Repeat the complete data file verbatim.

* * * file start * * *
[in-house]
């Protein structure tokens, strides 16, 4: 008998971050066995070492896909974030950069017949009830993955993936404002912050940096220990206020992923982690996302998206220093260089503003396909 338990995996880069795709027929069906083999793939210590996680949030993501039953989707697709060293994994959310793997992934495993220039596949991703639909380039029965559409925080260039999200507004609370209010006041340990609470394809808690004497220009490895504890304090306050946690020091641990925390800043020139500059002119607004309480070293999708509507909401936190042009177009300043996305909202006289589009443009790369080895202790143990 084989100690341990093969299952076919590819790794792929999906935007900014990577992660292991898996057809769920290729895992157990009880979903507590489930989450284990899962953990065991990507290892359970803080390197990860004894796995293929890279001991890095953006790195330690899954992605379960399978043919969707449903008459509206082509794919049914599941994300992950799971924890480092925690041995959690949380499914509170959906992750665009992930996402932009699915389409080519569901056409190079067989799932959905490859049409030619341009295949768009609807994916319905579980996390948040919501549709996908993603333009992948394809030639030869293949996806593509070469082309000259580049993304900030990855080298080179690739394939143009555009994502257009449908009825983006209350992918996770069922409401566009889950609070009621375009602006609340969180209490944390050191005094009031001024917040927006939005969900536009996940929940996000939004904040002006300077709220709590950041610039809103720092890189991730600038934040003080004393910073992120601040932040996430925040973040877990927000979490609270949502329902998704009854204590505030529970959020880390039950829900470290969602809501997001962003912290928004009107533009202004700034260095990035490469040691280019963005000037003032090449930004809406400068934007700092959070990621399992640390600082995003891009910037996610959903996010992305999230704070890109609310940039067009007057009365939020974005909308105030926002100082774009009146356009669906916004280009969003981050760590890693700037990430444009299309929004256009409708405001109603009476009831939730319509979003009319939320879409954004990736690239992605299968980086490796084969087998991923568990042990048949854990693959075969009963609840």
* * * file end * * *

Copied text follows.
[in-house]
């Protein structure tokens, strides 16, 4: 008998971050066995070492896909974030950069017949009830993955993936404002912050940096220990206020992923982690996302998206220093260089503003396909 338990995996880069795709027929069906083999793939210590996680949030993501039953989707697709060293994994959310793997992934495993220039596949991703639909380039029965559409925080260039999200507004609370209010006041340990609470394809808690004497220009490895504890304090306050946690020091641990925390800043020139500059002119607004309480070293999708509507909401936190042009177009300043996305909202006289589009443009790369080895202790143990 084989100690341990093969299952076919590819790794792929999906935007900014990577992660292991898996057809769920290729895992157990009880979903507590489930989450284990899962953990065991990507290892359970803080390197990860004894796995293929890279001991890095953006790195330690899954992605379960399978043919969707449903008459509206082509794919049914599941994300992950799971924890480092925690041995959690949380499914509170959906992750665009992930996402932009699915389409080519569901056409190079067989799932959905490859049409030619341009295949768009609807994916319905579980996390948040919501549709996908993603333009992948394809030639030869293949996806593509070469082309000259580049993304900030990855080298080179690739394939143009555009994502257009449908009825983006209350992918996770069922409401566009889950609070009621375009602006609340969180209490944390050191005094009031001024917040927006939005969900536009996940929940996000939004904040002006300077709220709590950041610039809103720092890189991730600038934040003080004393910073992120601040932040996430925040973040877990927000979490609270949502329902998704009854204590505030529970959020880390039950829900470290969602809501997001962003912290928004009107533009202004700034260095990035490469040691280019963005000037003032090449930004809406400068934007700092959070990621399992640390600082995003891009910037996610959903996010992305999230704070890109609310940039067009007057009365939020974005909308105030926002100082774009009146356009669906916004280009969003981050760590890693700037990430444009299309929004256009409708405001109603009476009831939730319509979003009319939320879409954004990736690239992605299968980086490796084969087998991923568990042990048949854990693959075969009963609840």